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Sundin, Emelie, 2020. Carbon footprint and energy use of transport in the supply chain of pulses for Swedish human consumption. Second cycle, A2E. Uppsala: SLU, Dept. of Energy and Technology

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Abstract

Transport play a key role in the global economy. Through international trade characterized by large scale, long distances and complex distribution systems, consumers have access to a wide range of products from all over the world. Transport is associated with use of fossil energy and climate impacts and to lower the emissions from foods, a holistic perspective of product’s life cycles is of large importance. The aim of this study was to quantify the energy use and carbon footprint for transport of imported and domestic dry and industrially cooked (canned) pulses from origin to a grocery store in Stockholm, Sweden. Thus, to begin with, origin, typical transport modes and routes were mapped for 100 products found in Swedish grocery store in 2020. Information was obtained through contact with 12 food actors who market prevailing brands in Swedish grocery stores as well as contact with several other actors within the supply chain of pulses such as sourcing and traffic managers. Energy use and carbon footprint was calculated for 38 routes based on the most frequently stated transport routes from six countries including Swedish products. The tool NTMCalc Advanced 4.0 was used to calculate emissions and energy use for transport by truck, container ships, ro-ro ships, electrical and diesel trains. Furthermore, a literature study was carried out to compare energy use and carbon footprint of transport with the cultivation stage in the supply chain to further discuss the role of transport. The result showed that the Swedish consumption of pulses is heavily dependent on long-distance supplies from China followed by USA, Canada, Turkey and Italy. Typical routes for pulses to be sold canned were transport via Italy to Sweden whereas dry produce was often transported to the Netherlands, Denmark, Germany or England. Trucking was the most common stated mode of vehicle for transports within Europe for both canned and dry pulses. Canned produce was shipped more frequently by boat and train to Sweden compared to dry produce. Transport of pulses from China and USA canned in Italy had the highest carbon footprint and energy use whereas dry domestically produced Swedish beans and lentils had the lowest contribution. The carbon footprint from transport varied from 0.014-0.49 kg CO2e and 0.20-7.0 MJ per kg cooked product. Large variations depended on whether the product was transported dry or canned and which mode of transport that was used. Fairly small distances on mainland, in relation to the whole distance from origin to point-of-sale, can contribute significantly to the greenhouse gas emissions and energy demand. Therefore, a shift towards less polluting vehicles (e.g. trains) can make a large difference for the total impacts of a route. Other important measures for reducing the impact of current distribution system were: consolidated shipments, collaboration between actors, vehicles with large loading capacity, high vehicle utilization (weight and volume) and the usage of rectangular shapes of primary cartons to increase space utilization. Moreover, the most important measure for less impacts in terms of carbon footprint and energy use from transport is short efficient transport of dry pulses from origin to point-of-sale and thus, local sourcing of pulses is by far the most efficient way to lower the impacts of transport.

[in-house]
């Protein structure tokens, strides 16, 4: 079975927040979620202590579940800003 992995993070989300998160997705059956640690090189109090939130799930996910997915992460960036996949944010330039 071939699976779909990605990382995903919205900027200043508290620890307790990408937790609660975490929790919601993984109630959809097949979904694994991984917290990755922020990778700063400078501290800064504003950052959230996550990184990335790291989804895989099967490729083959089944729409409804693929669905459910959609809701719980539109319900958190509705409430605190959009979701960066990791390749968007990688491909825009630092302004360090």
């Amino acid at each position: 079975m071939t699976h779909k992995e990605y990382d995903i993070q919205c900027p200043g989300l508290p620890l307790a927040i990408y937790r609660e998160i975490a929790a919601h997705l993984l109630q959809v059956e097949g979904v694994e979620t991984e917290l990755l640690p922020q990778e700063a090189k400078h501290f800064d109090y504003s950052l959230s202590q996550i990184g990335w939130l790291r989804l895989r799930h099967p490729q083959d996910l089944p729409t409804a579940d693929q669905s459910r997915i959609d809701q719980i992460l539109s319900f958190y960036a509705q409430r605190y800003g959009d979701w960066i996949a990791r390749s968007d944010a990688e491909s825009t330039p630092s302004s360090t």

Main title:Carbon footprint and energy use of transport in the supply chain of pulses for Swedish human consumption
Authors:Sundin, Emelie
Supervisor:Tidåker, Pernilla
Examiner:Röös, Elin
Series:Examensarbete / Institutionen för energi och teknik, SLU
Volume/Sequential designation:2020:13
Year of Publication:2020
Level and depth descriptor:Second cycle, A2E
Student's programme affiliation:NM028 Sustainable Food Systems - Master´s Programme, 120.0hp
Supervising department:(NL, NJ) > Dept. of Energy and Technology
Keywords:transport, pulses, carbon footprint, energy use
URN:NBN:urn:nbn:se:slu:epsilon-s-16270
Permanent URL:
http://urn.kb.se/resolve?urn=urn:nbn:se:slu:epsilon-s-16270
Subjects:Food science and technology
Technology
Language:English
Deposited On:17 Nov 2020 12:12
Metadata Last Modified:18 Nov 2020 02:00

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